founder encourages students to pursue their ideas

Jeff Hoffman–founder of–speaks on entreprenuership in the Kiva on Monday. Hoffman highlighted several key qualities every self-starter must have including the drive to “get off the couch” and no fear of potential failures. Photo by Valerie Brown.

Leighann McGivern

Jeff Hoffman, founder and CEO of, spoke in front of a crowd of about 100 students, faculty and community members in the Kiva Monday.

“Anybody in this room could be the one that starts the next big thing,” Hoffman said. “A lot of people spend their time making a list of reasons why not. I start every project I start assuming I can succeed and then trying to talk myself out of it, and if I can’t put a big, gaping hole in the thing I’m trying to do, I keep going forward.”

Hoffman’s speech was sponsored by the Center for Entrepreneurship and the Michael D. Solomon Entrepreneurship Speaker Series.

Hoffman said before he started, many people told him he wouldn’t succeed, adding that the website became one of the only companies to go from zero to $1 billion in revenue in 24 months.

“People always say, ‘If Jeff can start a company, anyone can start a company,’” Hoffman said. “I don’t know if I should eventually be offended by that.”

He went on to talk about experiences such as meeting Donald Trump and former ‘N Sync member Chris Kirkpatrick, who told him nobody in the music industry thought the boy band would find success.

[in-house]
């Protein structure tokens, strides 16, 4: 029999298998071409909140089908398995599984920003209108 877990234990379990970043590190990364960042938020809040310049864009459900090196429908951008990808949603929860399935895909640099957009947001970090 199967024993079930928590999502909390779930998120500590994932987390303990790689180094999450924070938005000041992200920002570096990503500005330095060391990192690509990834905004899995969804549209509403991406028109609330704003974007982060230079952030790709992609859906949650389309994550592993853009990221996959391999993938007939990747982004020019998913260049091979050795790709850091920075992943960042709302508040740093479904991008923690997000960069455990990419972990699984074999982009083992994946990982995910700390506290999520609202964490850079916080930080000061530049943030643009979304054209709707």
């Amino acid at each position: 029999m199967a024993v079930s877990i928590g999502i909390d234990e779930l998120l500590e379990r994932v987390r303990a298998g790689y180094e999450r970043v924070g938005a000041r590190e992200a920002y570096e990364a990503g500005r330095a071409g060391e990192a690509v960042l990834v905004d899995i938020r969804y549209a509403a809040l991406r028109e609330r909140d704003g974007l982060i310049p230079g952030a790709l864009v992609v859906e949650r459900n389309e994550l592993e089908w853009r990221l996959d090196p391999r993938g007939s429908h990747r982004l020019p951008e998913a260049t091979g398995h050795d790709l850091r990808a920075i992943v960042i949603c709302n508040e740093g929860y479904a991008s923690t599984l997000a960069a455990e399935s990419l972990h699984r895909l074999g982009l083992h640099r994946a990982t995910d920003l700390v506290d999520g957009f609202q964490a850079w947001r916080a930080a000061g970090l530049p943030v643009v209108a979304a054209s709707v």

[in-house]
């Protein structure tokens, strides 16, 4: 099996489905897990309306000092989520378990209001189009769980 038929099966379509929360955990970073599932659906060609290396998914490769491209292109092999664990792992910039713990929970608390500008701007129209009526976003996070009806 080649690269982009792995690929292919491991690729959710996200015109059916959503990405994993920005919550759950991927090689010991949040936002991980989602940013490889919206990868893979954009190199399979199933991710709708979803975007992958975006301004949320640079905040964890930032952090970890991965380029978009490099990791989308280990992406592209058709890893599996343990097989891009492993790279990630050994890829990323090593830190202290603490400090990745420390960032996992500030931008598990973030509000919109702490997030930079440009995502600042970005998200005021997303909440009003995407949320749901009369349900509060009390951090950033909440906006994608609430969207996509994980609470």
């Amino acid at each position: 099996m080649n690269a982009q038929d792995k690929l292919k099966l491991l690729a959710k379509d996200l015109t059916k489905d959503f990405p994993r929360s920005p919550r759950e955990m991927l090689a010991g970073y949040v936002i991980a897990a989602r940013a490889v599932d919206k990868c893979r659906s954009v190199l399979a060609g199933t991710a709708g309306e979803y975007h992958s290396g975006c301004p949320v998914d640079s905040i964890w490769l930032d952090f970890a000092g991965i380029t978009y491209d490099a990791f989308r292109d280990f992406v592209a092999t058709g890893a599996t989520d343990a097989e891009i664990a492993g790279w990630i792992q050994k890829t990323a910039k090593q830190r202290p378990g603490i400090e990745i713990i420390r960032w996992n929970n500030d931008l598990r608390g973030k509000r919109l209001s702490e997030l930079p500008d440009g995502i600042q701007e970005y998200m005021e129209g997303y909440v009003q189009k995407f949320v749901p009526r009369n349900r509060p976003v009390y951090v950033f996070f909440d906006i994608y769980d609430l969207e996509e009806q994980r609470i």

“Whatever it is you do in life, whatever matters to you, if you have a passion for it, you will win,” Hoffman said.

Ashley Greenawalt, junior managerial marketing major, said she was a member of the committee who helped promote Hoffman’s visit.

“I thought he was really awesome — not ever a dull moment,” Greenawalt said. “He definitely was very entertaining and had a lot to say about how to be a successful entrepreneur.”

Hoffman said he was recently given a lifetime achievement award, but he doesn’t plan on calling it quits.

“All I learned from getting a lifetime achievement award is that I’m old — that’s how that made me feel,” Hoffman said. “I was like, ‘You know what guys? I’m not done.’ I’m not sure what lifetime achievement means, but I guess I was supposed to quit then.”

He encouraged students not to underestimate their potential.

“If you think about an example like Google, two college students not only created a business. They created a verb,” Hoffman said. “That’s pretty good to get into the dictionary with your first company after school.”

At the beginning of the presentation, Hoffman said his mother told him he would never own a Ferrari. He pulled up a slide at the end and joked, “Mine’s black.”

Marketing lecturer Julie Messing, who first contacted Hoffman to speak at Kent State, said he exceeded her high expectations.

“It was absolutely amazing,” Messing said.

Contact Leighann McGivern at [email protected] .